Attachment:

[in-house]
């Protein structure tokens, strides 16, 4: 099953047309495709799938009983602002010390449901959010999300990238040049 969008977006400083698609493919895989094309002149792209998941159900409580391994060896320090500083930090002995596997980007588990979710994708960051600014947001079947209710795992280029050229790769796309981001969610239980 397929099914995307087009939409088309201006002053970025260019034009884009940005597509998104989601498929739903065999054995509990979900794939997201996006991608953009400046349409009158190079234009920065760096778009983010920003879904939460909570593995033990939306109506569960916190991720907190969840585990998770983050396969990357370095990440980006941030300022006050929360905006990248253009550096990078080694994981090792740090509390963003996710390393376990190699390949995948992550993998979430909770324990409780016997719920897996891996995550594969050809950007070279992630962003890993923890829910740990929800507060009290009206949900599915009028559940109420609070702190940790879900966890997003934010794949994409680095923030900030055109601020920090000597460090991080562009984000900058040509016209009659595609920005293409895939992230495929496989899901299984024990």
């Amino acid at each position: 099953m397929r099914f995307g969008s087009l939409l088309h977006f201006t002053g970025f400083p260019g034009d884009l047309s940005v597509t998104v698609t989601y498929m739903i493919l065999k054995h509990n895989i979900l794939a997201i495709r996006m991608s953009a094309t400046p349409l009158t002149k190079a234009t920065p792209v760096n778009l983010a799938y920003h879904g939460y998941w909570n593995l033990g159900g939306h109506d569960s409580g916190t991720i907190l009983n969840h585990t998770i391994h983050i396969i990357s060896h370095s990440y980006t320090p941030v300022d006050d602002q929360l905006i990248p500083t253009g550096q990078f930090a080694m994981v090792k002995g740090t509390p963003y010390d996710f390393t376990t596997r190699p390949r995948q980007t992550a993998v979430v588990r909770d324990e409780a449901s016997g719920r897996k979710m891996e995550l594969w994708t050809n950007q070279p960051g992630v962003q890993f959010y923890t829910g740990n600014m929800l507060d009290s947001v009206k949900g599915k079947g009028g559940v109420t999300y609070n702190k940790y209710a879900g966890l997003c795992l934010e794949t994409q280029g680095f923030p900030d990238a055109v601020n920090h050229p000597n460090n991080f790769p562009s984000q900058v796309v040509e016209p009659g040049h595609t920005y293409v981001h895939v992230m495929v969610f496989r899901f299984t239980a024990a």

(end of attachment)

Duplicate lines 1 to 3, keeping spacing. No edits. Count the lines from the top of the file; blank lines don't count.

[in-house]
């Protein structure tokens, strides 16, 4: 099953047309495709799938009983602002010390449901959010999300990238040049 969008977006400083698609493919895989094309002149792209998941159900409580391994060896320090500083930090002995596997980007588990979710994708960051600014947001079947209710795992280029050229790769796309981001969610239980 397929099914995307087009939409088309201006002053970025260019034009884009940005597509998104989601498929739903065999054995509990979900794939997201996006991608953009400046349409009158190079234009920065760096778009983010920003879904939460909570593995033990939306109506569960916190991720907190969840585990998770983050396969990357370095990440980006941030300022006050929360905006990248253009550096990078080694994981090792740090509390963003996710390393376990190699390949995948992550993998979430909770324990409780016997719920897996891996995550594969050809950007070279992630962003890993923890829910740990929800507060009290009206949900599915009028559940109420609070702190940790879900966890997003934010794949994409680095923030900030055109601020920090000597460090991080562009984000900058040509016209009659595609920005293409895939992230495929496989899901299984024990």
């Amino acid at each position: 099953m397929r099914f995307g969008s087009l939409l088309h977006f201006t002053g970025f400083p260019g034009d884009l047309s940005v597509t998104v698609t989601y498929m739903i493919l065999k054995h509990n895989i979900l794939a997201i495709r996006m991608s953009a094309t400046p349409l009158t002149k190079a234009t920065p792209v760096n778009l983010a799938y920003h879904g939460y998941w909570n593995l033990g159900g939306h109506d569960s409580g916190t991720i907190l009983n969840h585990t998770i391994h983050i396969i990357s060896h370095s990440y980006t320090p941030v300022d006050d602002q929360l905006i990248p500083t253009g550096q990078f930090a080694m994981v090792k002995g740090t509390p963003y010390d996710f390393t376990t596997r190699p390949r995948q980007t992550a993998v979430v588990r909770d324990e409780a449901s016997g719920r897996k979710m891996e995550l594969w994708t050809n950007q070279p960051g992630v962003q890993f959010y923890t829910g740990n600014m929800l507060d009290s947001v009206k949900g599915k079947g009028g559940v109420t999300y609070n702190k940790y209710a879900g966890l997003c795992l934010e794949t994409q280029g680095f923030p900030d990238a055109v601020n920090h050229p000597n460090n991080f790769p562009s984000q900058v796309v040509e016209p009659g040049h595609t920005y293409v981001h895939v992230m495929v969610f496989r899901f299984t239980a024990a």